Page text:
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Sunday, September 13, 2015

Wine Review: Joya White & Red Sangria

Joya White & Red Sangria

We're only eight days away from the last day of summer but that doesn't mean it has to end, goddamnit! Keep holding on! KEEP! HOLDING! ON! Don't you ever give up until the snow is at your kneecaps! KEEP THE DREAM ALIVE! Drink some Sangria, you'll feel better.

Sangria originated in Rioja, Spain but it's a great tradition spanning the whole country. Wine, fruit juice and (traditionally but not always) brandy. Joya Sangria's home is the small town of La Puebla de Almoradiel in the Castilla-La Mancha region. It takes wine made from grapes of La Mancha and blends it with Mediterranean fruit. All flavors are natural and there are "no additives". Just natural fruit juice and the fermented fruit juice we call wine. It's all grown, produced and bottled in Spain.

They've got a funky label that stands out. The best part of the package is where it says MADE FOR GROWN UPS. This is adult juice, kids. Leave daddy alone to drink his juice on the hammock while you play "move this pile of rocks from one end of the yard to the other." Have fun!

Joya White Sangria

The wine for the White Sangria is made entirely from the Airén grape. It was only a few years ago that Airén was the most planted wine grape variety in the world just because of its vast vineyards in La Mancha. That's where Spain grows the grapes for their oceans of brandy and Airén is the grape used. It lost the planting champ title recently to both Cabernet Sauvignon (#1) and Merlot (#2). "Down two spots from #1 it's Airén!"- actual pretend quote from Casey Kasem.

I'm not sure what fruit is added. All I can find is "fresh Mediterranean citrus fruit". Fair enough. But, if I may make an open suggestion to Joya, if you're going to make the whole "no additive" thing a big part of your product then you need to know that the same people that will be drawn to your product because of that hook would appreciate it if they also knew what kind of fruit you're using. I'm not slamming those people, but they do tend to be picky about ingredients on labeling. Tend to your audience, guys. It would only help you. :)

The white isn't all that appealing by itself BUT if you added a squirt of flavoring, such as raspberry or watermelon juice, then it's darn good. Some vodka or citrus vodka too and you've got some damn killer, restaurant quality Sangria. Joya says you can make a Rosé Sangria by blending both the red and the white. I tried it and loved it. So just think of the white as an ingredient.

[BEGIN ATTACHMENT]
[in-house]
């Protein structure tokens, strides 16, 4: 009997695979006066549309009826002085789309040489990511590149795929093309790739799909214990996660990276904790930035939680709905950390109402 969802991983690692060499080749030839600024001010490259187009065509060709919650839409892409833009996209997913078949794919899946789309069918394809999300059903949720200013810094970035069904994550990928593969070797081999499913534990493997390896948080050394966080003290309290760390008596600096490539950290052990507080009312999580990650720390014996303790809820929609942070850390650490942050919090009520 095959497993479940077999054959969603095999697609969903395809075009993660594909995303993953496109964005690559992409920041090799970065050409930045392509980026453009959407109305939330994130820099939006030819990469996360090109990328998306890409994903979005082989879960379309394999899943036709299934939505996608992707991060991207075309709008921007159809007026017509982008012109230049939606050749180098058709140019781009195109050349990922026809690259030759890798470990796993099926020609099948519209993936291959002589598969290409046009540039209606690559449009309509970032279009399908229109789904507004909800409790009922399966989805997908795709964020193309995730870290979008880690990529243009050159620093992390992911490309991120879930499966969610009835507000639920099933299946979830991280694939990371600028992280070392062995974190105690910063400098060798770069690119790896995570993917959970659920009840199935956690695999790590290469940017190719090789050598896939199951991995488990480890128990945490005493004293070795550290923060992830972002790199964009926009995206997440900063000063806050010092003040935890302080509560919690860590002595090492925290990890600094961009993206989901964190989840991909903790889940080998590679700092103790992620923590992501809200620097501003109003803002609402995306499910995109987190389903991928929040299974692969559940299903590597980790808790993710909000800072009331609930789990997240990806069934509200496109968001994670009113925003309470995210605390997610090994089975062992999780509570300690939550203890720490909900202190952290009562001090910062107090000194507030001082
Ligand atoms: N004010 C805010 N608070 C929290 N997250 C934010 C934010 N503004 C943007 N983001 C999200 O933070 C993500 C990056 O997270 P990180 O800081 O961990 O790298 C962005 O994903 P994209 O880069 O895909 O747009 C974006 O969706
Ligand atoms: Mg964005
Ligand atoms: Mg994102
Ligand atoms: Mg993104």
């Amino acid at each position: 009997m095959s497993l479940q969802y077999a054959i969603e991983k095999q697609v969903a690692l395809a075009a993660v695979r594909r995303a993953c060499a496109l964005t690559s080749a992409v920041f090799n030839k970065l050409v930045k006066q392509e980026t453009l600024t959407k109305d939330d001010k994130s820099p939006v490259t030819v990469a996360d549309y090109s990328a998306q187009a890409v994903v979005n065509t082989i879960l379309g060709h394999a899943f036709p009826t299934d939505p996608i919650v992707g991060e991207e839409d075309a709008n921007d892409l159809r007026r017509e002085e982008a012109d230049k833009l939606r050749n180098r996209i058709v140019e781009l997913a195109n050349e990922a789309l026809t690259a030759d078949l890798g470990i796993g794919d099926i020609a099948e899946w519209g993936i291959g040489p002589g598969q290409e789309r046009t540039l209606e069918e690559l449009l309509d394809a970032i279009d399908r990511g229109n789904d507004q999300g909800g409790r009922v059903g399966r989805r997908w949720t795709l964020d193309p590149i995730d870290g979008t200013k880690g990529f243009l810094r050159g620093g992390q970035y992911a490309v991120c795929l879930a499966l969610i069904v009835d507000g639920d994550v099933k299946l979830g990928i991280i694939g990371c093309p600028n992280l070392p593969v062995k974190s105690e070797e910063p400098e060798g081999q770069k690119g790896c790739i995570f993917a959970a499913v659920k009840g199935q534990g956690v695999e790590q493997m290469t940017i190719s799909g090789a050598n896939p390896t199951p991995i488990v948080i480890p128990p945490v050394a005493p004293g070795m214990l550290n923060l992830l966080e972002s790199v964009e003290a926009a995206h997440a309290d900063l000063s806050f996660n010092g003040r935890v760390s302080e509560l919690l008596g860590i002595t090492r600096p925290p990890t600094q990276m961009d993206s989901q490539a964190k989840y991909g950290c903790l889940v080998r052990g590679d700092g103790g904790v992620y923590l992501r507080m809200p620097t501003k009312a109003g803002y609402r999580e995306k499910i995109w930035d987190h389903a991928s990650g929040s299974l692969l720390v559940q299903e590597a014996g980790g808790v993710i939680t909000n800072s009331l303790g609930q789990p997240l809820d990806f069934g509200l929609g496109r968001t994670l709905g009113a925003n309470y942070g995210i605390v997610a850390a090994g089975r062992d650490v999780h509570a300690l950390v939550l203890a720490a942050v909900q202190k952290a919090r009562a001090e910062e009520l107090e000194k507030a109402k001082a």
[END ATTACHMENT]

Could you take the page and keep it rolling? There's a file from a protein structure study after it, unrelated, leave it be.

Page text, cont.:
Price: $13
Rating By Itself: 2.5/5 = Not Impressive / Satisfying
Rating With Additions: 4/5 = Recommended (what does that mean?)

Joya Red Sangria

Joya Red Sangria

The wine for the Red Sangria is made from Tempranillo, Garnacha and Bobal. Bobal is, or was, I believe the third most planted red grape in Spain. Correct me if I'm wrong. The fruit for the Red Sangria is again "fresh Mediterranean citrus fruit".

I've put it in the 24 oz Giant Glass from My Wine Passion simply because I'm off from work tomorrow. It looks like a trophy and it says "World Champ" on the base. Because I am a World Champ. Or I'll feel like one after drinking this. Or just pass out. Yeah, I'll probably just pass out. Like a Champ.

Just the aromatics is incredible. I've never smelled a premade Sangria before that brought out the wine-lover in me. If it's an awesome Sangria then it's usually like "oh yeah this Sangria is gonna be awesome" but my wine senses immediately start tingling on this one. You can smell the Tempranillo from a mile away. And Garnacha being Garnacha it just adds to the aromas of the fruit.

On the palate it's juicy and earthy and it's just so right all by itself. The characteristics of the wine shine through and the fruit is intense and fucking on point. The red is where it's at with Joya.

Now if you'll excuse me, I've got to finish all of this Sangria. Glug glug.

Price: $13
Rating: 5/5 = Highly Recommended (what does that mean?)

The bottles used were supplied free of charge for the purpose of this unpaid review. To have your wine reviewed follow this link.

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1 comment:

  1. Amazing, Your blogs are really good and informative. I got a lots of useful information in your blogs. It is very great and useful to all. Just the aromatics is incredible. I've never smelled a premade Sangria before that brought out the wine-lover in me. If it's an awesome Sangria then it's usually like "oh yeah this Sangria is gonna be awesome" but my wine senses immediately start tingling on this one. You can smell the Tempranillo from a mile away. And Garnacha being Garnacha it just adds to the aromas of the fruit flsa lawyer near me. Keeps sharing more useful blogs....



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